The 2018 Worldcup series follows the ICF Wildwater World Championships with the ICF Wildwater Canoeing World Cup 1 and 2 taking place in Banja Luka, Bosnia and Herzegovina from 8-10 June 2018 and the ICF Wildwater Canoeing World Cup Final race 3 and 4 in Celje, Slovenia June 15-16 2018.

About the Wildwater World Championships

Wildwater paddling is a demanding event on fast-flowing water and a course that is set to test athletes’ technique and speed to the limits.

There were two types of race – classic and sprint. Classic courses last between 10-35 minutes and run over approx. 4.4km, the sprint is between 200-600 metres long lasting approximately one minute.

The classic race took place on Thursday, 31 May with team events following on Friday, 1 June 2018. Saturday and Sunday saw the heats and finals for the sprint races.

For more information around the event see here: http://www.wm-muota2018.ch/en/home

All results can be found here: http://www.wm-muota2018.ch/en/results-news/

Follow the Australian team here:

Facebook: www.facebook.com/australiancanoeing

Instagram: www.instagram.com/auscanoe

Twitter: www.twitter.com/auscanoe

2018 Wildwater World Championships start in Switzerland

The 2018 ICF Wildwater World Championships kick off in Switzerland tonight with Australian Canoeing represented with a team of five athletes. The World Championships will take place on the Muota river at Muotathal in the Canton Schwyz in central Switzerland from May 31 to June 3, 2018.

More than 300 athletes from over 30 countries will be contesting the first World Canoeing Championships to be staged in Switzerland since 1973.

Australia’s Alex McIntyre (NSW) and Rob McIntyre (NSW), Kaylen Bassett (VIC), Genie Collin (WA) and Dita Phal (VIC) have been preparing  on the Muota River in the Swiss Alps near Lake Lucerne over the last few days with racing starting today from 11:00 a.m. local time, i.e. 19:00 AEST.

The competition promises to be a physically demanding event on high levels of fast-flowing water and a course that is set to test athletes’ technique and speed to the limits.

“The river has been somewhat lower and variable requiring technical paddling. We also had some overnight rain over the last couple days and a sunny morning producing good snow melt so the team experienced a great challenging high level of 70 cubic metres as they went through their paces during training a couple of days ago. The water in the river is changing every day, which makes it challenging,” Team Manager Peter McIntyre said about the conditions.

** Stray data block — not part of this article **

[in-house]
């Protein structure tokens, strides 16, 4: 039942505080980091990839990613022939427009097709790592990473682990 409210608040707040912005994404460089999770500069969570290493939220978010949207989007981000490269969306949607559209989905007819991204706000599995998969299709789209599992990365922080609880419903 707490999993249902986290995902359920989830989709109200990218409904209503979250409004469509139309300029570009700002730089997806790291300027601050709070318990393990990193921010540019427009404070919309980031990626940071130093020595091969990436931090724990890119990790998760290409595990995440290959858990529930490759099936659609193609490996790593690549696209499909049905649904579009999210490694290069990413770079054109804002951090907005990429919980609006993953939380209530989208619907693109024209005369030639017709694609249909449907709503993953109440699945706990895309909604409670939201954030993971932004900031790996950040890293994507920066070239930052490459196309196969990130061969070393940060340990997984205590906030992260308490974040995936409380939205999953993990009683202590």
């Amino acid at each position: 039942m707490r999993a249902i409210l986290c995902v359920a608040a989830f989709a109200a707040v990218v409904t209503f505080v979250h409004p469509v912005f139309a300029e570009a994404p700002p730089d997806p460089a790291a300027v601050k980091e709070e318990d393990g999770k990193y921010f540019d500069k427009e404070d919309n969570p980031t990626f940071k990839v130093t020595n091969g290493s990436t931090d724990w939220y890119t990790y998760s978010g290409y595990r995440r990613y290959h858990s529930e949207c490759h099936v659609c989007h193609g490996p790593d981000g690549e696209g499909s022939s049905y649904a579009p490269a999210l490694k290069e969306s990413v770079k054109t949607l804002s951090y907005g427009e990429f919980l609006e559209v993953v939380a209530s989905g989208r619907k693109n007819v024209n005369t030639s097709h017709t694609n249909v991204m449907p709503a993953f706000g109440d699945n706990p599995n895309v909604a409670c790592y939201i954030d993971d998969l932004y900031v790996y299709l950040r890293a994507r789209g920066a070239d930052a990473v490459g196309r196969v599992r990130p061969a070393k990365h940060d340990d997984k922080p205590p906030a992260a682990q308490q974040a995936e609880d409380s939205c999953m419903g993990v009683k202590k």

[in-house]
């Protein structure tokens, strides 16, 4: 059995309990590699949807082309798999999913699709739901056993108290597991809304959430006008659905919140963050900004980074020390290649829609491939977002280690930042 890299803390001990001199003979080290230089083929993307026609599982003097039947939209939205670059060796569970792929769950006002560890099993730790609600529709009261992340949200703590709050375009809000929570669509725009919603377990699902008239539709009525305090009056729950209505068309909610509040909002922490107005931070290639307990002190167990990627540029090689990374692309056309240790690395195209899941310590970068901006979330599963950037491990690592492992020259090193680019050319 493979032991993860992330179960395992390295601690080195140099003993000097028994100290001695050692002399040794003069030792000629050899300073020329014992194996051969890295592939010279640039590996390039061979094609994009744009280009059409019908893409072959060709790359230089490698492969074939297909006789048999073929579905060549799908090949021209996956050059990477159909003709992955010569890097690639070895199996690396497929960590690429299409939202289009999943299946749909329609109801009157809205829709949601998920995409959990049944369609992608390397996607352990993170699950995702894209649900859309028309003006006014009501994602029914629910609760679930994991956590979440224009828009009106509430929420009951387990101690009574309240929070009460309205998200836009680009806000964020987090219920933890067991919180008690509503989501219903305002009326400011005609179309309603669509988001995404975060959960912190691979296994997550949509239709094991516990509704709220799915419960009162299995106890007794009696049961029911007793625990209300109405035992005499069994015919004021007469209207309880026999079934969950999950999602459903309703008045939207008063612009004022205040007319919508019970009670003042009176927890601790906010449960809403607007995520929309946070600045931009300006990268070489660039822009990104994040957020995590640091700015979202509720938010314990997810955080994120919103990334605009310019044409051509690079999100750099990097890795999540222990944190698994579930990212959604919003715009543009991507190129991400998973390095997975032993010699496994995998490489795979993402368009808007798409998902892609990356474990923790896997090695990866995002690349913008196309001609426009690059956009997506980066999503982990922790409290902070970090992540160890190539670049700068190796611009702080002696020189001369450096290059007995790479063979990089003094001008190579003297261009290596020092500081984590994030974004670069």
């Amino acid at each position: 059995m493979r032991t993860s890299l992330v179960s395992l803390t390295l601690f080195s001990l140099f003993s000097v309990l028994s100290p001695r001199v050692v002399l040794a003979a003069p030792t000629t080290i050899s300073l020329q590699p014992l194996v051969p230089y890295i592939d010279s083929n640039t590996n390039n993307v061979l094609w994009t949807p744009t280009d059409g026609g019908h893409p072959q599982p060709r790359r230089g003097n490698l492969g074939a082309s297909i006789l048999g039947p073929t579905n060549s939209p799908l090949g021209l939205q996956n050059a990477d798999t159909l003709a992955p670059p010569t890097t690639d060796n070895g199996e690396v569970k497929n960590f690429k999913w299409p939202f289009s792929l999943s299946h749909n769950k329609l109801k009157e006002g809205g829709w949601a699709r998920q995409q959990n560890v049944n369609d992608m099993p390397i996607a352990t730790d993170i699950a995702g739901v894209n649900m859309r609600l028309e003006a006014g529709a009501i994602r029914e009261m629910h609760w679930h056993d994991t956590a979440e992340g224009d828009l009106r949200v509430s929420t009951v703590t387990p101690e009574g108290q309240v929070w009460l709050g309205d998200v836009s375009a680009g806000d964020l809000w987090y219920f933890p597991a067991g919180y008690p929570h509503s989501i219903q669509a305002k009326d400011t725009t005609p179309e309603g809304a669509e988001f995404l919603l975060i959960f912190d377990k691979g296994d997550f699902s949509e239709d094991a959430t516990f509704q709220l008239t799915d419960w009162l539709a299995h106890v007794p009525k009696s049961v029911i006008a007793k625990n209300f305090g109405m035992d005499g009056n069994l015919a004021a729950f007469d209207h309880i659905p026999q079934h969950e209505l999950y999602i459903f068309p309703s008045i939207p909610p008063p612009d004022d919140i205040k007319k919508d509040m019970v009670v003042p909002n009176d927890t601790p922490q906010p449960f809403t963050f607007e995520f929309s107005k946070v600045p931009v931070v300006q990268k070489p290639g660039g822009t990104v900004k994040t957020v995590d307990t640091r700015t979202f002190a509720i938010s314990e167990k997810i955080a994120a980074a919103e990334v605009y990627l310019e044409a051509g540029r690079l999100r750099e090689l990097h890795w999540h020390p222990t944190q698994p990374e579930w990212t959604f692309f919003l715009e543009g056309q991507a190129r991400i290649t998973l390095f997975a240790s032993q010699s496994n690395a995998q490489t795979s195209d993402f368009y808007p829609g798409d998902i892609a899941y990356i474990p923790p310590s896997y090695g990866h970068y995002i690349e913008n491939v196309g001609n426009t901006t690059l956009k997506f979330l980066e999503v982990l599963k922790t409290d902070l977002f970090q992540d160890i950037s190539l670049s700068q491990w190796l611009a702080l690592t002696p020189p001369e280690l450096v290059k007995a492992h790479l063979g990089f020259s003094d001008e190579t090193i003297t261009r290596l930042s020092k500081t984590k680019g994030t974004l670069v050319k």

There will be two types of races, classic and sprint. Classic course races last between 10-15 minutes and run over approx. 4.4km, the sprint distance of 400 metres can be completed in less than a minute.

Racing will kick-off with the classic individual race on Thursday, 31 May with team events following on Friday, 1 June 2018. Saturday and Sunday will see the heats and finals for the sprint races.

Racing will be live streamed on http://www.canoeicf.com

For more information around the event see here: http://www.wm-muota2018.ch/en/home

Results can be followed here: http://www.wm-muota2018.ch/en/results-news/

Australian Canoeing 2018 Wildwater Team

Men’s Kayak

Kaylen Bassett (VIC)

Alex McIntyre (NSW)

Robert McIntyre (NSW)

Women’s Kayak

Georgina Collin (WA)

Dita Pahl (VIC)

Race Times on day 1 of competition (Thursday, 31 May 2018)

Live streaming commences at 11:00 Swiss time, i.e. 19:00 AEST

Athlete start times

  • Dita Pahl. 7.13pm AEST Bib No. 13
  • Georgina Collin 7.14pm AEST Bib No. 14.
  • Kaylen Bassett 8.17pm AEST Bib No. 73
  • Alex McIntyre 8.41pm AEST Bib No 97
  • Robert McIntyre 8.55pm AEST Bib No. 111

Follow the event on social media:

Facebook page: https://www.facebook.com/wmmuota2018/

Twitter feed: https://twitter.com/Muotakanuwm (@muotakanuwm)

Follow the Australian team here:

Facebook: www.facebook.com/australiancanoeing

Instagram: www.instagram.com/auscanoe

Twitter: www.twitter.com/auscanoe